In the case of the laurel, it just had to get done. It had gotten so overgrown that no light penetrated inside the large shrub, which sent ever longer and slenderer naked branches with a few leaves at the ends out to get the sunshine. Inside, an escaped convict could go undetected several years.

Now, I can let Vinca difformis, or Periwinkle, run free to cover the area below and around it with scilla siberica, Geranium sylvaticum 'Birch Lilac', and Cyclamen hederifolium -- blues, pale violets and purples from February through November.

Then, I silenced the crowd of clamoring fears gathered at the foot of the extension ladder leaning up against the tree that felt like it could crack and fall down any second and called Sam down to hold onto it, while I reached up to saw off some high branches from the tree with my under-sized chainsaw, to no avail because I can't get them down.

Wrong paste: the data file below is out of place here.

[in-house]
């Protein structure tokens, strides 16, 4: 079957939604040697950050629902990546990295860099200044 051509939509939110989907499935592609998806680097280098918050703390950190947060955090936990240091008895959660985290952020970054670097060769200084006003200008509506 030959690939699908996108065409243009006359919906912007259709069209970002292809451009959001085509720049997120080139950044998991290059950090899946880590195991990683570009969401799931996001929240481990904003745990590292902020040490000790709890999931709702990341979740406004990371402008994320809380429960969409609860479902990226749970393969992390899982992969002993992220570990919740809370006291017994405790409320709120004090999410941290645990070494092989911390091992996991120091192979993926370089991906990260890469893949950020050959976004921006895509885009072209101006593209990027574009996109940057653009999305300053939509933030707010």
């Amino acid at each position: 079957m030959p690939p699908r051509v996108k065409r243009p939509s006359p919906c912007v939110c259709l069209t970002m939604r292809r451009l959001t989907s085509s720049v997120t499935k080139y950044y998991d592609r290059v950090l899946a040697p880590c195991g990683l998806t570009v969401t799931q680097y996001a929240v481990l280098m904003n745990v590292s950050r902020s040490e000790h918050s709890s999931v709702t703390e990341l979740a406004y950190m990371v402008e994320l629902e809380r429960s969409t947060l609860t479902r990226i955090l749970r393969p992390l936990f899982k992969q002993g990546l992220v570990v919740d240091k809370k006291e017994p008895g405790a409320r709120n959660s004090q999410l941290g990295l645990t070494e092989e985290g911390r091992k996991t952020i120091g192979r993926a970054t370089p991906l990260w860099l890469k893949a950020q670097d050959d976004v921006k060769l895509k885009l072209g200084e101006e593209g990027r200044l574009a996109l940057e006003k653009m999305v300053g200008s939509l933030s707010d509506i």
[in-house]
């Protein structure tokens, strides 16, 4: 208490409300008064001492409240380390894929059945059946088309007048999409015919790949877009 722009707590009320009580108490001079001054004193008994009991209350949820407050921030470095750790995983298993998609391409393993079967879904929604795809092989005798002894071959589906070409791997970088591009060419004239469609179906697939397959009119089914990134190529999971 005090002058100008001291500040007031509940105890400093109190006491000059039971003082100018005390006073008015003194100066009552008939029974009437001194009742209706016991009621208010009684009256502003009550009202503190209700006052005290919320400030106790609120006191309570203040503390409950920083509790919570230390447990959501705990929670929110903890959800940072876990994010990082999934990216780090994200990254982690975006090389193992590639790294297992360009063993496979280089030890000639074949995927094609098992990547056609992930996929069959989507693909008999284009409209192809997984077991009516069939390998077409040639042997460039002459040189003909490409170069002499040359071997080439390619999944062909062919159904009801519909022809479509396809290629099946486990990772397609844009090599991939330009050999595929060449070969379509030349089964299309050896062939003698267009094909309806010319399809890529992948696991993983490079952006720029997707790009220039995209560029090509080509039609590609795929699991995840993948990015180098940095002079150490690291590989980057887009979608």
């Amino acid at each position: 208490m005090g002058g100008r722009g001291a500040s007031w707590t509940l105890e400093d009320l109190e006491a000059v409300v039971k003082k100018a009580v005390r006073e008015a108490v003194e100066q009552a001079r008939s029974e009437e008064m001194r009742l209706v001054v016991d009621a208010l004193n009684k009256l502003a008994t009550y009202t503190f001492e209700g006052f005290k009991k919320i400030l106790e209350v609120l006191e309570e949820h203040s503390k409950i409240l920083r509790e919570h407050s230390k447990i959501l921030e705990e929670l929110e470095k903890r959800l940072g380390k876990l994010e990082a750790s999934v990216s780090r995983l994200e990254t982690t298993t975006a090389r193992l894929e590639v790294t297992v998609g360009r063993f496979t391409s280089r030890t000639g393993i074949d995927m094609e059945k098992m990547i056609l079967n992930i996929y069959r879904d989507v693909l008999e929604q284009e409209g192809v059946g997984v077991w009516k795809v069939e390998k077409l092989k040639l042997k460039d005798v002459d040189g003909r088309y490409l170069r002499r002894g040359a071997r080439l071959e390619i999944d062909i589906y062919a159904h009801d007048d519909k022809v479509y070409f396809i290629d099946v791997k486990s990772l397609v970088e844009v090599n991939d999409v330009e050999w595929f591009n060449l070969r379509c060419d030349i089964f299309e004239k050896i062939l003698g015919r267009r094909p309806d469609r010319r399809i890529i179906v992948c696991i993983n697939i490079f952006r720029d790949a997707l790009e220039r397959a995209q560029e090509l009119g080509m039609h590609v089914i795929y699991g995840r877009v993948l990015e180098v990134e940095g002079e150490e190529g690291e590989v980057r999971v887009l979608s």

They are just dangling there, waiting for me to call Florian and get him to come and do the stuff I just can't.

All of this made for an exceptionally large -- even by my impressive standards of previous production around here -- pile of biomass to burn.



No, not the wrong kind. Just the kind any good old garden happens to produce, and in enormous quantities here -- I would need the additional space of both of my neighbors' gardens to compost it all. I'll get to that very important activity when I have things under control.